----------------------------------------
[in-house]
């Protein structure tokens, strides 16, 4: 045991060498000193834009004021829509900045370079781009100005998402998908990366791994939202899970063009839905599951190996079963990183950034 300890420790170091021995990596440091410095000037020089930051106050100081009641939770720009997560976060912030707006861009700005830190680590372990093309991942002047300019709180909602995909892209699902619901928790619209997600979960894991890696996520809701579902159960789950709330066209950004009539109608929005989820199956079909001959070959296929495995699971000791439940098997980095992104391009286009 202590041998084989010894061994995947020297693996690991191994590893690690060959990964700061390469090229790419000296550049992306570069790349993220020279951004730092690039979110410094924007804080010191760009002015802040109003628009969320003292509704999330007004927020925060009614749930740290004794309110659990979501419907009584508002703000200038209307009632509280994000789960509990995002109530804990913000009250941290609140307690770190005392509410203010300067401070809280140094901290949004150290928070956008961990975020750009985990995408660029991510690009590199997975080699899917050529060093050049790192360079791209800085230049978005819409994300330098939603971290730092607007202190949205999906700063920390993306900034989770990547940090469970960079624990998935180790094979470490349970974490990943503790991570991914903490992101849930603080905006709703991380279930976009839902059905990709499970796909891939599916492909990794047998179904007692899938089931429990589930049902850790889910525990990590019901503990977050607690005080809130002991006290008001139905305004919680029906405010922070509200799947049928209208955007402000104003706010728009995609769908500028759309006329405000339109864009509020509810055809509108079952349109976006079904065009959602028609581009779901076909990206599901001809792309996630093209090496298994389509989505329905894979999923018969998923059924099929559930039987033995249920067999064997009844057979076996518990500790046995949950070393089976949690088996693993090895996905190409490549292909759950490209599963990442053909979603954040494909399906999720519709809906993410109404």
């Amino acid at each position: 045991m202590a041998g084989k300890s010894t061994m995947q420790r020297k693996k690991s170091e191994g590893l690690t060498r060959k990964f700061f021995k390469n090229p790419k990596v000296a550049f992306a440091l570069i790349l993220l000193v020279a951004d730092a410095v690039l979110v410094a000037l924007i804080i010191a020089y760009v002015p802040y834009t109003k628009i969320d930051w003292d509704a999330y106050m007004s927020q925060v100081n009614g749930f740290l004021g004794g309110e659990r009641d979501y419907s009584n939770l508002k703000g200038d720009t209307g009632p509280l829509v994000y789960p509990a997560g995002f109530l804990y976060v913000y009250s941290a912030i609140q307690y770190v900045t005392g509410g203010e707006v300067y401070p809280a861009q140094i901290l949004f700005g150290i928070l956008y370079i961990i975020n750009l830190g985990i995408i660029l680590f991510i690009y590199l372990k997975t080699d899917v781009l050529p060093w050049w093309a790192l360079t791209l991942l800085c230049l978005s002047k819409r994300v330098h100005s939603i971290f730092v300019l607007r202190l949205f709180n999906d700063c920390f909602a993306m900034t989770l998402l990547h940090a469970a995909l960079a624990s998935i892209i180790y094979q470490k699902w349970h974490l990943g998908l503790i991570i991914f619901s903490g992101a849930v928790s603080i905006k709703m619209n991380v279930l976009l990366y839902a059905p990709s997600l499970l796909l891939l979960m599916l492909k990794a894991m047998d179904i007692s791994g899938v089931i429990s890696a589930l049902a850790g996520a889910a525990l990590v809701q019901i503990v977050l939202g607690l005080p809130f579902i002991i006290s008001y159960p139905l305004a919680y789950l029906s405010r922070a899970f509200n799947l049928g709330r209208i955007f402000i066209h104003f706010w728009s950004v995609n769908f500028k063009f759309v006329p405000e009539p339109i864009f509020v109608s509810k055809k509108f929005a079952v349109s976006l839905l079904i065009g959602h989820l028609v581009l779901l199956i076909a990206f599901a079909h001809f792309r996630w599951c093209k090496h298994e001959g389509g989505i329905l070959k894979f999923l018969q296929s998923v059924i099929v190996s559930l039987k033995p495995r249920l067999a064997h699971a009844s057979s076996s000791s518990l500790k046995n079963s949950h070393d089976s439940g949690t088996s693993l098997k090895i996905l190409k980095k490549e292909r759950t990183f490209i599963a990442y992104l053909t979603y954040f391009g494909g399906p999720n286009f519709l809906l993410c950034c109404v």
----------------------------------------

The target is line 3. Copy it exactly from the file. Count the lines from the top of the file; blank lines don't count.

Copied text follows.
């Amino acid at each position: 045991m202590a041998g084989k300890s010894t061994m995947q420790r020297k693996k690991s170091e191994g590893l690690t060498r060959k990964f700061f021995k390469n090229p790419k990596v000296a550049f992306a440091l570069i790349l993220l000193v020279a951004d730092a410095v690039l979110v410094a000037l924007i804080i010191a020089y760009v002015p802040y834009t109003k628009i969320d930051w003292d509704a999330y106050m007004s927020q925060v100081n009614g749930f740290l004021g004794g309110e659990r009641d979501y419907s009584n939770l508002k703000g200038d720009t209307g009632p509280l829509v994000y789960p509990a997560g995002f109530l804990y976060v913000y009250s941290a912030i609140q307690y770190v900045t005392g509410g203010e707006v300067y401070p809280a861009q140094i901290l949004f700005g150290i928070l956008y370079i961990i975020n750009l830190g985990i995408i660029l680590f991510i690009y590199l372990k997975t080699d899917v781009l050529p060093w050049w093309a790192l360079t791209l991942l800085c230049l978005s002047k819409r994300v330098h100005s939603i971290f730092v300019l607007r202190l949205f709180n999906d700063c920390f909602a993306m900034t989770l998402l990547h940090a469970a995909l960079a624990s998935i892209i180790y094979q470490k699902w349970h974490l990943g998908l503790i991570i991914f619901s903490g992101a849930v928790s603080i905006k709703m619209n991380v279930l976009l990366y839902a059905p990709s997600l499970l796909l891939l979960m599916l492909k990794a894991m047998d179904i007692s791994g899938v089931i429990s890696a589930l049902a850790g996520a889910a525990l990590v809701q019901i503990v977050l939202g607690l005080p809130f579902i002991i006290s008001y159960p139905l305004a919680y789950l029906s405010r922070a899970f509200n799947l049928g709330r209208i955007f402000i066209h104003f706010w728009s950004v995609n769908f500028k063009f759309v006329p405000e009539p339109i864009f509020v109608s509810k055809k509108f929005a079952v349109s976006l839905l079904i065009g959602h989820l028609v581009l779901l199956i076909a990206f599901a079909h001809f792309r996630w599951c093209k090496h298994e001959g389509g989505i329905l070959k894979f999923l018969q296929s998923v059924i099929v190996s559930l039987k033995p495995r249920l067999a064997h699971a009844s057979s076996s000791s518990l500790k046995n079963s949950h070393d089976s439940g949690t088996s693993l098997k090895i996905l190409k980095k490549e292909r759950t990183f490209i599963a990442y992104l053909t979603y954040f391009g494909g399906p999720n286009f519709l809906l993410c950034c109404v």